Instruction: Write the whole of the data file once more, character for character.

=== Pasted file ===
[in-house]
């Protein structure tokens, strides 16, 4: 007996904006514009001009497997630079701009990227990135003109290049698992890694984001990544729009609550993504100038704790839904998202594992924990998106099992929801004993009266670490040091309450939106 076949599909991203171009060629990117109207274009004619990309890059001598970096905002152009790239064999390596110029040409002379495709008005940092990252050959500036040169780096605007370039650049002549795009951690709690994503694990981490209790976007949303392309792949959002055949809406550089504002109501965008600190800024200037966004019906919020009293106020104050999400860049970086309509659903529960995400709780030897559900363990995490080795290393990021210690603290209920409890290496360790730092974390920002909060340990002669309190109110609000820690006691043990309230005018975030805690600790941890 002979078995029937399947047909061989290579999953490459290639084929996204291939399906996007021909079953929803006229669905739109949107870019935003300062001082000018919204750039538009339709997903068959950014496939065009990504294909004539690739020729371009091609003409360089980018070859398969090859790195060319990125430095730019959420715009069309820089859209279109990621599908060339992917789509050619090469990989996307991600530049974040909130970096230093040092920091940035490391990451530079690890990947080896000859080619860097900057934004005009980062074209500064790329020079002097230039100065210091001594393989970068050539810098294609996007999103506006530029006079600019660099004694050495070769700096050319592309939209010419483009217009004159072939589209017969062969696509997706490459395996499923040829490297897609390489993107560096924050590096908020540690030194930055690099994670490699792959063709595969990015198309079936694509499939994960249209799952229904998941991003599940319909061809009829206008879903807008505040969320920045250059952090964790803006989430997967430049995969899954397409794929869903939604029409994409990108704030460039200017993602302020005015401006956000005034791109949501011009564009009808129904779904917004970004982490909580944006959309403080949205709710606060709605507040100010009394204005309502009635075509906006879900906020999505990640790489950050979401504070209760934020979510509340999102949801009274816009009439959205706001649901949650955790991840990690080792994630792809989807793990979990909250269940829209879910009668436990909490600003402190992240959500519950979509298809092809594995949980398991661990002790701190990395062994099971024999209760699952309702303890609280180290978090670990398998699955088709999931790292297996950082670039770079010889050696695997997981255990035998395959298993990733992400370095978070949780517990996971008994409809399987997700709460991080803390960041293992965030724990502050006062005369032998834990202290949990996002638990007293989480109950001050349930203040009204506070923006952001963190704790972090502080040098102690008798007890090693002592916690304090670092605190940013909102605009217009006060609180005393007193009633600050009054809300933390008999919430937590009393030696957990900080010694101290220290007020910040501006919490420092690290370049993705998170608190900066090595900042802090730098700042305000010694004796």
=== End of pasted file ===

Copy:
[in-house]
């Protein structure tokens, strides 16, 4: 007996904006514009001009497997630079701009990227990135003109290049698992890694984001990544729009609550993504100038704790839904998202594992924990998106099992929801004993009266670490040091309450939106 076949599909991203171009060629990117109207274009004619990309890059001598970096905002152009790239064999390596110029040409002379495709008005940092990252050959500036040169780096605007370039650049002549795009951690709690994503694990981490209790976007949303392309792949959002055949809406550089504002109501965008600190800024200037966004019906919020009293106020104050999400860049970086309509659903529960995400709780030897559900363990995490080795290393990021210690603290209920409890290496360790730092974390920002909060340990002669309190109110609000820690006691043990309230005018975030805690600790941890 002979078995029937399947047909061989290579999953490459290639084929996204291939399906996007021909079953929803006229669905739109949107870019935003300062001082000018919204750039538009339709997903068959950014496939065009990504294909004539690739020729371009091609003409360089980018070859398969090859790195060319990125430095730019959420715009069309820089859209279109990621599908060339992917789509050619090469990989996307991600530049974040909130970096230093040092920091940035490391990451530079690890990947080896000859080619860097900057934004005009980062074209500064790329020079002097230039100065210091001594393989970068050539810098294609996007999103506006530029006079600019660099004694050495070769700096050319592309939209010419483009217009004159072939589209017969062969696509997706490459395996499923040829490297897609390489993107560096924050590096908020540690030194930055690099994670490699792959063709595969990015198309079936694509499939994960249209799952229904998941991003599940319909061809009829206008879903807008505040969320920045250059952090964790803006989430997967430049995969899954397409794929869903939604029409994409990108704030460039200017993602302020005015401006956000005034791109949501011009564009009808129904779904917004970004982490909580944006959309403080949205709710606060709605507040100010009394204005309502009635075509906006879900906020999505990640790489950050979401504070209760934020979510509340999102949801009274816009009439959205706001649901949650955790991840990690080792994630792809989807793990979990909250269940829209879910009668436990909490600003402190992240959500519950979509298809092809594995949980398991661990002790701190990395062994099971024999209760699952309702303890609280180290978090670990398998699955088709999931790292297996950082670039770079010889050696695997997981255990035998395959298993990733992400370095978070949780517990996971008994409809399987997700709460991080803390960041293992965030724990502050006062005369032998834990202290949990996002638990007293989480109950001050349930203040009204506070923006952001963190704790972090502080040098102690008798007890090693002592916690304090670092605190940013909102605009217009006060609180005393007193009633600050009054809300933390008999919430937590009393030696957990900080010694101290220290007020910040501006919490420092690290370049993705998170608190900066090595900042802090730098700042305000010694004796």